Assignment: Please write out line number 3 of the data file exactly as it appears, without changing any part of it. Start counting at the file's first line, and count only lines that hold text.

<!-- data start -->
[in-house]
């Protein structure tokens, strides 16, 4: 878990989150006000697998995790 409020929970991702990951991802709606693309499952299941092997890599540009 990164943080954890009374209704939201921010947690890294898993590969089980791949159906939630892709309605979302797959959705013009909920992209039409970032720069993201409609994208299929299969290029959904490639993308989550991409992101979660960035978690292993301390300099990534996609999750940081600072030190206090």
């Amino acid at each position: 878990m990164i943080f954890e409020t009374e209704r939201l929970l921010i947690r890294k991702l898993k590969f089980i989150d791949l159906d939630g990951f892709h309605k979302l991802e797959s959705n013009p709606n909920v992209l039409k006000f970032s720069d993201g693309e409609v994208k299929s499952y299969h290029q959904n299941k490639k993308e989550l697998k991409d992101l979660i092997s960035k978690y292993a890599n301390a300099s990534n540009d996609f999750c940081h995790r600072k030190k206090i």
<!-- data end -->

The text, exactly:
């Amino acid at each position: 878990m990164i943080f954890e409020t009374e209704r939201l929970l921010i947690r890294k991702l898993k590969f089980i989150d791949l159906d939630g990951f892709h309605k979302l991802e797959s959705n013009p709606n909920v992209l039409k006000f970032s720069d993201g693309e409609v994208k299929s499952y299969h290029q959904n299941k490639k993308e989550l697998k991409d992101l979660i092997s960035k978690y292993a890599n301390a300099s990534n540009d996609f999750c940081h995790r600072k030190k206090i």